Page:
Two hours south of Katherine, just off the 2,500km Central Arnhem Highway to Cairns, there is an unsealed, red sand road disappearing into the bush. This dusty track winds 35km through shady gum forests and lush savanna. Kangaroos stare, wild donkeys scatter, and your 4WD enters Country belonging to the Jawoyn, the people of the Frog Ancestors. “This is my mothers country” whispers our guide Long John, “I wasn’t born ‘ere, but this is where I learnt to ride.”
Many Australians spend their whole lives never having visited Aboriginal communities, mistakenly believing them ‘closed’ and completely inaccessible. For some places, nothing could be further from the truth. It can simply be a matter of applying for a permit (nowadays an easy process) or entering Aboriginal lands with a community-owned tour company.
Manyallaluk, for many years the Eva Valley Cattle Station, was handed back to traditional owners back in the ‘70s. Many older buildings, stables and bunkhouses of station workers and local miners fell into disrepair as the community built new homes and a school a couple of paddocks away. No longer a working cattle station, people needed a new source of employment, and a way of maintaining traditional skills and Jawoyn culture.
Manyallaluk opened its doors to the world in 1991, and their one-day trips, multi-day walkabouts, bush skills education and art centre and have since won a long list of awards. For Manyallaluk, tourism is now a primary source of employment.
“My daughter could swear in black fella before she could speak English,” says Helen Peut,” ‘course you’re not allowed to say things like that now” and all four women laugh. Helen is the widow of the last Station Manager, left here 35 years ago. She has returned with her daughter, visiting Barbara and other old Aboriginal friends and workers. Any past ownership issues are forgotten and forgiven, and today four women can reminisce happily about their lives together in Manyallaluk.
Every May the community invites local residents from Katherine to an informal catch up and a bit of a bush bash, with the BBQ cooking by the billabong, groups of families and friends sitting around having a yarn, listening to didjeridus and country music. The atmosphere is good; a strictly grog free zone with lively children running about, playing barefoot footy and throwing each other screaming into the waterhole.
Tourists to N.T. can visit Manyallaluk anytime, driving independently (with permission) or on an organised trip from Katherine. The only request is that you book a tour, so a local guide can show and interpret the land. Today, we have old Long John, whose name belies his gentle and soft spoken nature.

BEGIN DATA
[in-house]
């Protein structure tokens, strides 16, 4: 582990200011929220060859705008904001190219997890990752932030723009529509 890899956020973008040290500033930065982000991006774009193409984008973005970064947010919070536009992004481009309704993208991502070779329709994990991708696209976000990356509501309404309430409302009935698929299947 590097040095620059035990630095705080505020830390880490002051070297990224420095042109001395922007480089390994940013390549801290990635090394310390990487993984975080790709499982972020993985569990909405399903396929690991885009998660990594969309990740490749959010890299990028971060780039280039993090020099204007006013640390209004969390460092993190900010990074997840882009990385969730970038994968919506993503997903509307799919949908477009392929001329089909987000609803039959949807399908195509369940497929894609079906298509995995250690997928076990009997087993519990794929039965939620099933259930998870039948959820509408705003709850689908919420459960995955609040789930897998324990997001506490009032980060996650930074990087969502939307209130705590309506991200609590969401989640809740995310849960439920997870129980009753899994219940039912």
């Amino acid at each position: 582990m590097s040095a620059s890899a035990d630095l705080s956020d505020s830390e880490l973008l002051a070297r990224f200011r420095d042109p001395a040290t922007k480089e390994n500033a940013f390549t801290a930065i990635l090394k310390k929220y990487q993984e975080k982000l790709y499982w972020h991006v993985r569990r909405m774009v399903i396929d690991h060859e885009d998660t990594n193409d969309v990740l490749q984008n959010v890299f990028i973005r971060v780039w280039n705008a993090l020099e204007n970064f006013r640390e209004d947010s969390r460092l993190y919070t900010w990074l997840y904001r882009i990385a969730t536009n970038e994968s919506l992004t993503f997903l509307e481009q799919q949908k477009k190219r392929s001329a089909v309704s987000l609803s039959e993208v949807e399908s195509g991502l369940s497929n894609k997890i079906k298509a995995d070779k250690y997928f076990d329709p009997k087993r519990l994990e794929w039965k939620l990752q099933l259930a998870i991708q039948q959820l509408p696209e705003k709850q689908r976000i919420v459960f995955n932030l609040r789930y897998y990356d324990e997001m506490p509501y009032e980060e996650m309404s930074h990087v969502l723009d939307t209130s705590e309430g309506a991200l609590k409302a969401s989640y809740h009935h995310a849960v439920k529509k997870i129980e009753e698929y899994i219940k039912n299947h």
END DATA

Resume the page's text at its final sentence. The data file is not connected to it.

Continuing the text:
Long John takes us on a stroll through a stretch of forest, recently burnt off in the traditional manner to reinvigorate the bush and control fire risk. “This we stick in a kangaroos stomach,” he says, crushing leaves for us all to smell, “then cook the kangaroo, make it taste good.”
Visitors are encouraged to participate in everything from tasting wild bushtucker to learning how to throw a spear with a woomera. Today, activities are also divided by gender. Didjeridu is Mans Business - women are forbidden to play the instrument, so Long John takes us men to the waterhole. Alongside a display of his didjeridus, he explains methods of crafting from logs hollowed by witchetty grubs. He has painted them with local ochres he himself collected, and finishes his talk with an impromptu didjeridu lesson for us novices – we sound like a herd of elephants with wind, and everyone is laughing!
The women in our group are sitting in a shady spot under the gumtrees, where three female elders teach the basics of Jawoyn basket weaving: collecting the coorayong roots and vines, techniques of colouring with natural ochres or bush fruits, and the meaning behind particular designs. Basket weaving is Womans Business, and the ladies get a chance to make their own small bowl or dilly bag.
Proud of their culture, and maintaining traditional ways, Manyallauk is sometimes closed for Ceremony or Sorry Business. Visitors are encouraged to learn more about Jawoyn beliefs through the small arts centre here. Traditional bark paintings, works on canvas and artefacts including carvings and beads; visitors here can buy an authentic piece of Aboriginal art, meet the artists or even try their own hand at ochre cross hatching with a painting lesson.
And buyers can be confident that a souvenir artwork bought here not only has real meaning, but the full price goes directly towards helping the community.
Even a daytrip here is an eye opener, and there is the option to overnight in a cabin or at the campsite. Every tourist dollar spent here helps get another child through school, gives another young person a job. Manyallaluk offers a rare chance to experience an indigenous Australia seldom shown, a community working hard to give their children a brighter future. And, with just a little of your time and help, they are succeeding.
Photos by Ian Crawshaw.
Travel North work with Manyallaluk, bringing visitors on organised trips from Katherine.
(08) 8971 9999
For information on permits to enter Aboriginal Land in N.T when travelling independently, contact The Northern Land Council
(08) 8920 5100, (08) 8920 5178
Contact Guides publish Australia’s only guidebook dedicated to Aboriginal owned/managed tourism, with advice on visiting communities throughout Australia. Website has free downloadable updates on new Aboriginal tourism experiences.
(02) 9368 0388
This article is about community tourism, sustainable tourism, responsible travel, culture preservation, heritage conservation, aboriginal art, aboriginal music, indigenous Australia, Northern Territory ecotourism.